What To Do If You’ve Been Hacked
Being hacked – whether that involves a breached account or malware on your device – is horrible, for so many reasons. Not only does it mean sensitive information could lie in the hands of certain dodgy people, it also feels like an intrusion of your personal digital space. But on top of that the admin involved in sorting the issue can be a headache. And when 10 billion (yes 10 billion) accounts have already been part of a data breach, it’s a very real threat.
Because time is of the essence when it happens it’s important to know the steps to take in order to nip the security issue in the bud. But there’s no emergency number as a first port of call, or even a one-size-fits-all solution.
To cover your bases, we’ve put together a checklist of actions to help limit the damage done. So if you ever suspect a hack, these are the things to think about
Guess the hacker’s goal
Depending on the level of information you have, you might be able to work out what the hacker wants to gain. For example, if a friend has texted you to flag your strange social media posts with a dodgy-looking link, you know the scammer is trying to manipulate your social circle by impersonating you. Once you know their goal, you can work to shut down that hack – in this case, by changing your passwords immediately and deleting posts that you didn’t write. It could also mean you’ll need to call your bank to alert them if your financial information may have been compromised.
Reset your password
Even if the reason for the hack isn’t clear, it’s wise to change your passwords on the site that’s been hacked, as well as any other sites for which you use the same email/password combo. Start with email accounts as these can lock and unlock other accounts. Don’t forget to pick a secure password to avoid another hack and use different passwords for different accounts. The major caveat to doing this almost immediately is that you’ll need to be reasonably confident you’re using a device that hasn’t been compromised through a virus or malware (ie programs that compromise the device’s security). If it feels likely that the device isn’t secure, first you’ll need to…
Perform a security hygiene check on your device
By which we mean run a virus check on your device, assuming you have a good and up-to-date antivirus program (if not, now’s the time to get one). Then, ensure you delete any malware. Finally, update your software so that you’re running on the latest versions, as these will have security fixes for known issues. Once that’s done, you know your device is Fort Knox like and any security changes you make are unlikely to be passed on to spying hackers.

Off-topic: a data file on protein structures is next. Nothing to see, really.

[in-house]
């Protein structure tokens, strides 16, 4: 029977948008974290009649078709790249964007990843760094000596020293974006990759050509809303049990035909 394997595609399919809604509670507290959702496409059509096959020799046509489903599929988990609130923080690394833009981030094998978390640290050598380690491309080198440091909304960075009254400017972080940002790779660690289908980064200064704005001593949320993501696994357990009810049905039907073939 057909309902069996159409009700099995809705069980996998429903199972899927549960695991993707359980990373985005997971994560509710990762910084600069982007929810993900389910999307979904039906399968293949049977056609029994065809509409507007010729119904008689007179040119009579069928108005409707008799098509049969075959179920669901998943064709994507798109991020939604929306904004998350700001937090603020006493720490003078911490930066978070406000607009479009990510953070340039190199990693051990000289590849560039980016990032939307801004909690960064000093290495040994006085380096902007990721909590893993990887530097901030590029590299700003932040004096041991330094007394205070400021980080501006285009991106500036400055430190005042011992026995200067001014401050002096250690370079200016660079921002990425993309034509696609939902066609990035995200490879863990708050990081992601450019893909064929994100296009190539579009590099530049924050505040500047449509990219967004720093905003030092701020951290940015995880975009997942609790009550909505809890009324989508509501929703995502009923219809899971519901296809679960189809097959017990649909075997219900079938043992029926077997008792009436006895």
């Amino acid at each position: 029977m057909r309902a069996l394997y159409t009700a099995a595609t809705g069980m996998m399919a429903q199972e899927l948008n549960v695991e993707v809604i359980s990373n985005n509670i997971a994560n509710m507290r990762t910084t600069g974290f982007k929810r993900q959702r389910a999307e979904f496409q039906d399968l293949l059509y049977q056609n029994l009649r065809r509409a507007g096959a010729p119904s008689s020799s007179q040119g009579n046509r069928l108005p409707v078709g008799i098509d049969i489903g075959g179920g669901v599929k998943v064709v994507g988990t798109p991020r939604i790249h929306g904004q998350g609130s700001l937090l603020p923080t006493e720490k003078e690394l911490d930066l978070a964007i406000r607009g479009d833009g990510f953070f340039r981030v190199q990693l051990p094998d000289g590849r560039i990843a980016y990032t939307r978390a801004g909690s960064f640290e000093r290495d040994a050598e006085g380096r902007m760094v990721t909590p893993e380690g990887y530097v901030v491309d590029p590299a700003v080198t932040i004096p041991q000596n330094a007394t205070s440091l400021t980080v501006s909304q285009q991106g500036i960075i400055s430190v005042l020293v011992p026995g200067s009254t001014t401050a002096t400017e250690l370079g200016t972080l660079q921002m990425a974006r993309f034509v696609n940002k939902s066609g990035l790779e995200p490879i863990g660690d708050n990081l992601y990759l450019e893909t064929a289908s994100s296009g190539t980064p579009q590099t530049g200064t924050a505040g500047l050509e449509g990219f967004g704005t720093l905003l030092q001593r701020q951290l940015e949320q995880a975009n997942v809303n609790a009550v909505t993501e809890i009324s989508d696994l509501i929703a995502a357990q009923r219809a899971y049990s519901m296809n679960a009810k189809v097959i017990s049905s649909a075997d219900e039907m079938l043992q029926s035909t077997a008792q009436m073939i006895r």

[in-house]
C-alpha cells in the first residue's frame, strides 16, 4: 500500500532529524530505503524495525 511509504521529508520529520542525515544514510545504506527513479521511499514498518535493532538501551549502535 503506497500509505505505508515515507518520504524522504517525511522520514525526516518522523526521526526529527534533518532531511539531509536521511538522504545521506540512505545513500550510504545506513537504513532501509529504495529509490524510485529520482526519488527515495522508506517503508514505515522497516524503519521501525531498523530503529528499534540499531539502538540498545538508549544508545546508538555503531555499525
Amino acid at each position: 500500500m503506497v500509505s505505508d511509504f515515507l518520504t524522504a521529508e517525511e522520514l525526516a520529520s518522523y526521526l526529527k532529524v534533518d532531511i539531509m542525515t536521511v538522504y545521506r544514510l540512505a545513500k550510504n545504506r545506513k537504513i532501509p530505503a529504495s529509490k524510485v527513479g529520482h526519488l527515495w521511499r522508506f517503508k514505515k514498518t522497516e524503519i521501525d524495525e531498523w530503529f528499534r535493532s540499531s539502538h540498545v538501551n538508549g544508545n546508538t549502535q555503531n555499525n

Recover your accounts
If you can’t access a breached account because a hacker has already changed the password (in other words, if they’ve hijacked your account), sites will allow you to take back control after they’ve verified a few details. The way in which this is done varies from site to site – for example, Google asks a few questions and then asks you to review your details, while Microsoft asks you to fill out a form using an alternative email address as a contact point.
Check your activity
Once the immediate threat is dealt with and your device is as secure as it can be, it’s time to look at your other accounts and devices to make sure they’re all safe and sound. It’s a case of logging off and logging on again, and looking for any unusual activity, like new posts on social media sites, new delivery addresses or payments on e-commerce sites, and sent emails or new forwarding rules on email accounts.
Let your social circle know
Finally, it’s worth giving a heads up to your friends and family in case they’re contacted by the identity thief, who, for example, might ask for a few quid to be transferred while pretending to be you. It also serves as a reminder for them to run an anti-virus check, update their software and make their passwords more secure. With any luck, a hack can be neutralised quick enough, but prevention is always better than cure.